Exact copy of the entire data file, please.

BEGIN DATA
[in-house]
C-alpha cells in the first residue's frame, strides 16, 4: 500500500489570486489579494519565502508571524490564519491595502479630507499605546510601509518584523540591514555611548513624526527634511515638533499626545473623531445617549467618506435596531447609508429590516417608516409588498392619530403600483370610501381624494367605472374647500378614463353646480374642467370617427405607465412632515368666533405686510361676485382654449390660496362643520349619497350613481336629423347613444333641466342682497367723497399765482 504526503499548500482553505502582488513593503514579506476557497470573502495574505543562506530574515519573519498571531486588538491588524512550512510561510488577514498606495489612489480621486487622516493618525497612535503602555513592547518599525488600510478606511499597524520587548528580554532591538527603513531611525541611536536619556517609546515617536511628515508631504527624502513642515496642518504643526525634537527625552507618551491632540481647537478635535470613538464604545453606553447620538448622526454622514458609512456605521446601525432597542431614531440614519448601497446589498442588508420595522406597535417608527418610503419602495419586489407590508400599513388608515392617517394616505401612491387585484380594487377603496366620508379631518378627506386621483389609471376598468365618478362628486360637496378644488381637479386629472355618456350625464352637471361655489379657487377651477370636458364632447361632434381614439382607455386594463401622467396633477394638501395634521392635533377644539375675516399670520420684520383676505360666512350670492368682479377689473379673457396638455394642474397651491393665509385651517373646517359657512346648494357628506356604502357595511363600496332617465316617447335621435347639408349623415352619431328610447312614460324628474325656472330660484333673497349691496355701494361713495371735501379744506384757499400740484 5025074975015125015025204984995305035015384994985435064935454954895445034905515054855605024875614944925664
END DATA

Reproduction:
[in-house]
C-alpha cells in the first residue's frame, strides 16, 4: 500500500489570486489579494519565502508571524490564519491595502479630507499605546510601509518584523540591514555611548513624526527634511515638533499626545473623531445617549467618506435596531447609508429590516417608516409588498392619530403600483370610501381624494367605472374647500378614463353646480374642467370617427405607465412632515368666533405686510361676485382654449390660496362643520349619497350613481336629423347613444333641466342682497367723497399765482 504526503499548500482553505502582488513593503514579506476557497470573502495574505543562506530574515519573519498571531486588538491588524512550512510561510488577514498606495489612489480621486487622516493618525497612535503602555513592547518599525488600510478606511499597524520587548528580554532591538527603513531611525541611536536619556517609546515617536511628515508631504527624502513642515496642518504643526525634537527625552507618551491632540481647537478635535470613538464604545453606553447620538448622526454622514458609512456605521446601525432597542431614531440614519448601497446589498442588508420595522406597535417608527418610503419602495419586489407590508400599513388608515392617517394616505401612491387585484380594487377603496366620508379631518378627506386621483389609471376598468365618478362628486360637496378644488381637479386629472355618456350625464352637471361655489379657487377651477370636458364632447361632434381614439382607455386594463401622467396633477394638501395634521392635533377644539375675516399670520420684520383676505360666512350670492368682479377689473379673457396638455394642474397651491393665509385651517373646517359657512346648494357628506356604502357595511363600496332617465316617447335621435347639408349623415352619431328610447312614460324628474325656472330660484333673497349691496355701494361713495371735501379744506384757499400740484 5025074975015125015025204984995305035015384994985435064935454954895445034905515054855605024875614944925664